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Impossible arena shooter Spaceflux has my head in a spin

Maps within maps within maps.

I've seen a lotta shooters in my time, but five seconds into Spaceflux's early access trailer and my brain's already turned to soup. Not content to use recursive geometry for puzzles, Calin Ardelean's fractal shooter takes these non-euclidean spaces and asks you to play a round of Quake in their infinite hallways. Out today on Steam Early Access, I just hope it's not as stomach-churning as that sounds.

Oh, and there's a gun that fires sofas at people. All things considered, I reckon that's one of the more mundane parts of this outrageous installation.

Spaceflux actually showed up on these pages in a Screenshot Saturday Sundays post back in August. The antithesis of the closed corridors that make up most arena shooter maps, Ardelean's maps are impossible nightmares - folding in on themselves, wrapping around their own edges as the ground falls into the sky.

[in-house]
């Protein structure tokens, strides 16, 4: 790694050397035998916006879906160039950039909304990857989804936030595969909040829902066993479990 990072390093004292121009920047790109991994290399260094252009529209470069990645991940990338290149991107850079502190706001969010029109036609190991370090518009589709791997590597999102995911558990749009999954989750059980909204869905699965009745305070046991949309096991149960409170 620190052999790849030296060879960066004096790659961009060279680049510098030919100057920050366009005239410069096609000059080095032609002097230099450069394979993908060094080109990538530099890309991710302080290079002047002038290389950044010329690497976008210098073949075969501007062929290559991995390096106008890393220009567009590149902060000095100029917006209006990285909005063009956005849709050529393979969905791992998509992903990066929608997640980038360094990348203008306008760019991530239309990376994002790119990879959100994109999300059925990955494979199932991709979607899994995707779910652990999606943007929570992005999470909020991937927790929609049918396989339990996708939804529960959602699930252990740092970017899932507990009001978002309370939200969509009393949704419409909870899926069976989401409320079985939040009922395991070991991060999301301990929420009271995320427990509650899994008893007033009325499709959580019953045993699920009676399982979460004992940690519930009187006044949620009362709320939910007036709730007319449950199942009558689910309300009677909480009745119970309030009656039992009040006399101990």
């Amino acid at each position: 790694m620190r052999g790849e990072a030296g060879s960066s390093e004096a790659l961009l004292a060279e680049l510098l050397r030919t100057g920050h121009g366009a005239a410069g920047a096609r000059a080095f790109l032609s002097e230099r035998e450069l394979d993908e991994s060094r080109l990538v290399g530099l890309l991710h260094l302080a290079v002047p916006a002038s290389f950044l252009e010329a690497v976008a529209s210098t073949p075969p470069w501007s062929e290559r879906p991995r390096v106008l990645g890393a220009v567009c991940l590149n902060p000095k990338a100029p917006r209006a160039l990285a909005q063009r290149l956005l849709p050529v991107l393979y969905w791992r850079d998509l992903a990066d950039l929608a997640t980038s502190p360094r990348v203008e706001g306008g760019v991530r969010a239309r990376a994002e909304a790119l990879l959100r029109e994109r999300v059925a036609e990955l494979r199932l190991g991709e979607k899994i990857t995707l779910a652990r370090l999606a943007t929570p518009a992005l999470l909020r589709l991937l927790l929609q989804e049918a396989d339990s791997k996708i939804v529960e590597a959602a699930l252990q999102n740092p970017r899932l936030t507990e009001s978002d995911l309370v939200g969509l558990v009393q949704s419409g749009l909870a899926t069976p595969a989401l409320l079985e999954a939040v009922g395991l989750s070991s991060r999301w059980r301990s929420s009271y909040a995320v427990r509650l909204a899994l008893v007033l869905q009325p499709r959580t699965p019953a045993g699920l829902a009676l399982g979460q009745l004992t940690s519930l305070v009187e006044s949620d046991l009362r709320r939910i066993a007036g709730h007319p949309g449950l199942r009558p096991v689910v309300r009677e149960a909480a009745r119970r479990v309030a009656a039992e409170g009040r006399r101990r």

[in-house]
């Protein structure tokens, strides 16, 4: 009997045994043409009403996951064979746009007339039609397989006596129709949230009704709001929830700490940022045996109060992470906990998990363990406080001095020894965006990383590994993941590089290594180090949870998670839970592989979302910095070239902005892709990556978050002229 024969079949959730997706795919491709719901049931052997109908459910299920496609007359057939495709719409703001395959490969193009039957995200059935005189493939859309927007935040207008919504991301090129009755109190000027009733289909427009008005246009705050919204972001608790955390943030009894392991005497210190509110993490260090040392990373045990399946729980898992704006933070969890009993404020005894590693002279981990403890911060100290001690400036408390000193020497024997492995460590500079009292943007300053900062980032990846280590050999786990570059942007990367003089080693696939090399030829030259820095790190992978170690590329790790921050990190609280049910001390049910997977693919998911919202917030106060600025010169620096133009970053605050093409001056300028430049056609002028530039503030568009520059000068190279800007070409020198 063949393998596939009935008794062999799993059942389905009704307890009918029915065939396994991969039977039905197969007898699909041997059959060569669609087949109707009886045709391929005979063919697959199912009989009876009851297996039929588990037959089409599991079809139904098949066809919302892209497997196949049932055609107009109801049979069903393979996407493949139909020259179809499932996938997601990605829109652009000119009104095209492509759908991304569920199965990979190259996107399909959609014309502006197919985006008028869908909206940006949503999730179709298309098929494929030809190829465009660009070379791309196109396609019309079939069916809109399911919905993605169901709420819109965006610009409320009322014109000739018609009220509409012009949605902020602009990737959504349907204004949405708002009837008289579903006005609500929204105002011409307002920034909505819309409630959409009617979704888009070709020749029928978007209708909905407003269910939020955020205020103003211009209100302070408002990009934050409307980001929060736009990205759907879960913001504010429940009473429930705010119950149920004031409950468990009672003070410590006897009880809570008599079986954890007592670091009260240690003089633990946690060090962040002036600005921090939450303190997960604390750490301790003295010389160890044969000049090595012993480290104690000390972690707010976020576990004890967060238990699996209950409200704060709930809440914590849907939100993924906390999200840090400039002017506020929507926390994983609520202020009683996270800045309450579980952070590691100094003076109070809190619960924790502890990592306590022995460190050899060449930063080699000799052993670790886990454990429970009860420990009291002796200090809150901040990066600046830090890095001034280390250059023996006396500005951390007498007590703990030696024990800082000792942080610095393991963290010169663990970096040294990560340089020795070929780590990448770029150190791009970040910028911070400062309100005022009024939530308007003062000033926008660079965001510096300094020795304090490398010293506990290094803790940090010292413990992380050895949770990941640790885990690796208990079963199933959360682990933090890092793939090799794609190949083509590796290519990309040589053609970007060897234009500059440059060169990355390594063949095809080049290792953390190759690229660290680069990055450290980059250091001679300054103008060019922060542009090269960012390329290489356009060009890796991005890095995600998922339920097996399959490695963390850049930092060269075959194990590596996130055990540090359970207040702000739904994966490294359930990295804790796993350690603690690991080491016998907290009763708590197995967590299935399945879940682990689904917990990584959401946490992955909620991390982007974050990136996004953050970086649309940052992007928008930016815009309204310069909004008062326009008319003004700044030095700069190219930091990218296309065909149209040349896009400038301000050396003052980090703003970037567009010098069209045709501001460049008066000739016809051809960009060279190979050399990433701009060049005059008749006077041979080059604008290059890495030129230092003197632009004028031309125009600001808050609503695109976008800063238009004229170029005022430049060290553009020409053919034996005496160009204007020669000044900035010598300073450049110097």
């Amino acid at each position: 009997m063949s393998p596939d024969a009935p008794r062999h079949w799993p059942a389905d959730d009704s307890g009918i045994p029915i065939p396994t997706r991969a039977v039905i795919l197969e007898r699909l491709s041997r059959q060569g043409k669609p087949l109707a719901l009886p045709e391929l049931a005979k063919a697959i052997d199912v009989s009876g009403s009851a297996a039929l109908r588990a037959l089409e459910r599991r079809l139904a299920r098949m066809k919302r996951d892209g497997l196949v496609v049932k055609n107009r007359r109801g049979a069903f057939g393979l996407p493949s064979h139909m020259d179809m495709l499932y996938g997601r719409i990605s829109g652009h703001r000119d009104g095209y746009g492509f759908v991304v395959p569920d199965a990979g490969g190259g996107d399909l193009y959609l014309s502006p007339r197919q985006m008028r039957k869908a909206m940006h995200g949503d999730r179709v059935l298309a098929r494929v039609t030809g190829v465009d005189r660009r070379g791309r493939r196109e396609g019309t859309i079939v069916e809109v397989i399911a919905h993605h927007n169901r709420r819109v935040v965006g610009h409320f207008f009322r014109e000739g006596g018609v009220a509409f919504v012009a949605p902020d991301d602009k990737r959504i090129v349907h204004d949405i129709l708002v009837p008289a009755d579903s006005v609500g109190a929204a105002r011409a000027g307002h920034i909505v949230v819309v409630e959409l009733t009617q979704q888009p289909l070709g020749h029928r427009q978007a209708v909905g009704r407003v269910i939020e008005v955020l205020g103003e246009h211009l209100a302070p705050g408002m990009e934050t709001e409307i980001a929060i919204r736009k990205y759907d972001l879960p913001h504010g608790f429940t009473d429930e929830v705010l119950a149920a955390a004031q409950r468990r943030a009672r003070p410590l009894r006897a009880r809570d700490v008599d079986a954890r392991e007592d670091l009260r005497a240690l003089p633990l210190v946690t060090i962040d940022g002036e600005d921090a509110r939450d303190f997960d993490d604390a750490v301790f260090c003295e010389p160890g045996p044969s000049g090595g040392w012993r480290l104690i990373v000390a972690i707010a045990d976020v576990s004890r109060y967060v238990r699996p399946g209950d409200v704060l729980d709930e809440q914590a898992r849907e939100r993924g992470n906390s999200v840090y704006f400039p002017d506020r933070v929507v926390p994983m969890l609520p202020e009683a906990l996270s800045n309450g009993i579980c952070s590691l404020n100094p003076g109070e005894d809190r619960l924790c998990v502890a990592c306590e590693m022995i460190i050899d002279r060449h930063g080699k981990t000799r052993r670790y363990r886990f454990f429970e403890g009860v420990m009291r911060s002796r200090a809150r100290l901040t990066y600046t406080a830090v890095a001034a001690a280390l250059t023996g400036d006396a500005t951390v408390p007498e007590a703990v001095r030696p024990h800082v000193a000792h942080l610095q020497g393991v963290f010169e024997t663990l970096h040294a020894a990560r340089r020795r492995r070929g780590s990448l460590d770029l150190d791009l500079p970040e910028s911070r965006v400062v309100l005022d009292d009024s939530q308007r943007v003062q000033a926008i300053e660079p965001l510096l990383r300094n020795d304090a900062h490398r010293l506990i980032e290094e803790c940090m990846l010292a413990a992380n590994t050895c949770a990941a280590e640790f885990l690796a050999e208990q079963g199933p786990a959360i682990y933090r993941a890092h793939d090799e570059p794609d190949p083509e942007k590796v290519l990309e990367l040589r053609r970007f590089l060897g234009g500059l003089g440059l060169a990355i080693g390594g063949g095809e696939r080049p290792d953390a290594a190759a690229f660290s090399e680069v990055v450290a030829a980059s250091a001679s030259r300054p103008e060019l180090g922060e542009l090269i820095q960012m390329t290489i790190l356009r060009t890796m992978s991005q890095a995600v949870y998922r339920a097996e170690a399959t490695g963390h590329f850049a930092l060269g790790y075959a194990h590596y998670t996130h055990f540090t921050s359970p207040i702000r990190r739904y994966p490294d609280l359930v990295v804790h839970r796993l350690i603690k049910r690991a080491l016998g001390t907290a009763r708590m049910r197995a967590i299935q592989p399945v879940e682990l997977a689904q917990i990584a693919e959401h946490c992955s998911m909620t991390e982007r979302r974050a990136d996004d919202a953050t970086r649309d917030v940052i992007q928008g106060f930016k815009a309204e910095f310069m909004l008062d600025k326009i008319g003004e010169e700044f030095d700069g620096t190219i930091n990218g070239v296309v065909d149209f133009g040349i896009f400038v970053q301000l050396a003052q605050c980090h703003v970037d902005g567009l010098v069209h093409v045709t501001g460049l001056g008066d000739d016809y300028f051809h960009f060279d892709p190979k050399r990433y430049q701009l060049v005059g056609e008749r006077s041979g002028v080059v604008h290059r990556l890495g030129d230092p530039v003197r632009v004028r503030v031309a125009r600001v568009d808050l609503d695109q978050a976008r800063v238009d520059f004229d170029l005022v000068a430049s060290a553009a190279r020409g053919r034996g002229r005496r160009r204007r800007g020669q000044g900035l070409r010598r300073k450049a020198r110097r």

So far, so Maquette. But this is a shooter, I suppose, and some concessions have been made to stop you losing your opponents in infinity. You'll always appear at every level of recursion at once, meaning enemies can sneak up on you from any instance of the map - whether it's on top of, beside, or inside the plane you're currently viewing.

More wrenches have been thrown in to make the affair even harder to track, mind. Maps are fully destructable (and constructable?), gravity can be changed at any minute, and while I hate the trailer's "meme weapon" phrase, there is certainly a joy in hurling pineapples at someone until they burst, Superhot style. I do love the style of it all, too, building impossible deathmatches out of a sort of neon plasticine.

Spaceflux hit Steam early access today, and can be picked up for £11.39/€12.49/$14.99. Before launch, Ardelean hopes to add simple shooter features like 16-player free-for-all and a fourth dimension. Normal stuff.

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Natalie Clayton


Writes news when everyone else is asleep, sometimes